Fox News Channel suspended Eric Bolling, a host and contributor whose on-air presence at the 21st Century Fox-owned network had been growing in recent months, after allegations surfaced that he had harassed colleagues at the cable-news network. He is the latest in a number of Fox News personnel to have become embroiled in controversy.
A Huffington Post report earlier this week disclosed allegations Bolling had sent lewd messages to colleagues via smartphone.
“Eric Bolling has been suspended pending the results of an investigation, which is currently underway,” the network said in a statement.
Bolling, a former commodities trader and best-selling author, had been a longtime co-host of “The Five,” and more recently helped launch a new late-afternoon show, “The Fox News Specialists.” He also anchors the Fox News program “Cashin’ In.”
The allegations are the most recent to surface against employees at Fox News, which has worked in recent months to purge itself of the corporate culture fostered by former CEO Roger Ailes.
A legendary figure in the TV-news business, Ailes was in 2016 accused of sexual harassment by former anchor Gretchen Carlson, resulting in a probe that led to his ouster. Ailes, who died earlier this year, denied the allegations. Bill O’Reilly, the linchpin of the network’s primetime lineup, left in April after allegations surfaced of settlements paid to stop harassment allegations. Co-president Bill Shine, who had been accused in sundry lawsuits of not taking harassment accusations seriously, left the network in May.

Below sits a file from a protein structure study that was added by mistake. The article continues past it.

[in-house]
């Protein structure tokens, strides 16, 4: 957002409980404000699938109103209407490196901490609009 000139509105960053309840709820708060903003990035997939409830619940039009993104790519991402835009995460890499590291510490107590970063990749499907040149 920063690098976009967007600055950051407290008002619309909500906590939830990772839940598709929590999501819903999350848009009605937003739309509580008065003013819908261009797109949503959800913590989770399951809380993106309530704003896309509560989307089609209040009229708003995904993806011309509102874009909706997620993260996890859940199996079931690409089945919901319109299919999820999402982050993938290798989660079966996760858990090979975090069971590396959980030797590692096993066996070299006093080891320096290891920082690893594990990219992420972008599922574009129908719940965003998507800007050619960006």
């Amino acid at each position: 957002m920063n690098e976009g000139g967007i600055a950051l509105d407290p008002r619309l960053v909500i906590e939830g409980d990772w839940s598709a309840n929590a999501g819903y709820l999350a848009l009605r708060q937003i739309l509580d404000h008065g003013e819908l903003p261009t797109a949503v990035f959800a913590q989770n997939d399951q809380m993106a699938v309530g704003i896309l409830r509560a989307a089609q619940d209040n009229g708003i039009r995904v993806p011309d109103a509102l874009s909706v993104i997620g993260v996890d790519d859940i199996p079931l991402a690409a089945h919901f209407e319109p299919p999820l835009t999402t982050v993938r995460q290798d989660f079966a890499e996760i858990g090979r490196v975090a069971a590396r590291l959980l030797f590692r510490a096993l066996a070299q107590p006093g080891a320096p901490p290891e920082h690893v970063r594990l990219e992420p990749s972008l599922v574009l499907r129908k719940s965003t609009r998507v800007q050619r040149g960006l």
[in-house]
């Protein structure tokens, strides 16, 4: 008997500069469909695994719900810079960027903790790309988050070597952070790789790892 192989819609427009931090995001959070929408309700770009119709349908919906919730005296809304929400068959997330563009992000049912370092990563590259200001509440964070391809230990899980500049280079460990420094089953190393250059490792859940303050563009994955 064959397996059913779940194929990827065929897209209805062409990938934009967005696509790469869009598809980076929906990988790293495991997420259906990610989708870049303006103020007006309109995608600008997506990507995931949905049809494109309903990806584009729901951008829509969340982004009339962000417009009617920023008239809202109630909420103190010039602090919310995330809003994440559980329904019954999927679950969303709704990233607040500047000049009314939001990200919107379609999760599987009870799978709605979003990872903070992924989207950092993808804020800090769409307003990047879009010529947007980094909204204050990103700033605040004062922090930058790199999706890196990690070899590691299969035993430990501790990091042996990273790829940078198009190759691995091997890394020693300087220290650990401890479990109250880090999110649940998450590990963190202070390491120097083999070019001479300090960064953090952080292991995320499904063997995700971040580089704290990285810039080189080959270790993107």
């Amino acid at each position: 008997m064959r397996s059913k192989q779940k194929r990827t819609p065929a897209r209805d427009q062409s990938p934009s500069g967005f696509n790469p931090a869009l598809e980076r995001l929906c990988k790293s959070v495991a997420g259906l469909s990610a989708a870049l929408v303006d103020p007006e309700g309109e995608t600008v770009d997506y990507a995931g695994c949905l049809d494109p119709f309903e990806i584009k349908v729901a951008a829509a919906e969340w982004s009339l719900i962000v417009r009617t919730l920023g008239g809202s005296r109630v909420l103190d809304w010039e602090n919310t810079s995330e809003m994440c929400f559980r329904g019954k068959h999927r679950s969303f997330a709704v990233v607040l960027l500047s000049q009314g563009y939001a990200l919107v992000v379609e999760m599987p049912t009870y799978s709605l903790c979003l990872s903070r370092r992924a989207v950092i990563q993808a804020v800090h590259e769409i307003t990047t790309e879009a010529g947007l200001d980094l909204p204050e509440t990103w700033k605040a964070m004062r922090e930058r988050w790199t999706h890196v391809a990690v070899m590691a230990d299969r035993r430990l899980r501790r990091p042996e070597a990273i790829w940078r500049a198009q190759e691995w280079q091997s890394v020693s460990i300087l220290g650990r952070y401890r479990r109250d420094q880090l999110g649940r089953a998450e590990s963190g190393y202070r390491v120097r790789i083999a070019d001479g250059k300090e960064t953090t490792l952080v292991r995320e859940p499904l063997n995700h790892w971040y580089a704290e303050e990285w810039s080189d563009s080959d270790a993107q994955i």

Fox Business replaced an episode of “Cashin’ In” that was pre-taped with a live half hour news broadcast, pulling Bolling’s broadcast after the allegations surfaced. Both Fox News and Fox Business expect to use rotating substitute hosts in Bolling’s place.
“Over most of last year, we had six of the top eight management positions turn over, and three of the four primetime people left. Some of that has been planned, but most has been unplanned. We’ve had big shifts,” Abernethy told Variety last month. “We have been tasked with putting in new people and training people and sending a signal that there’s a new environment.”
Fox News has placed new female executives in several senior roles, and expanded its human-resources outreach.
The continuing allegations raise issues for the network’s parent company, which is working to acquire the rest of European broadcaster Sky PLC that it does not already own. Attorneys for several employees who have sued Fox News and activists have used the accusations to suggest British regulators not approve the proposed transaction, which remains under government review.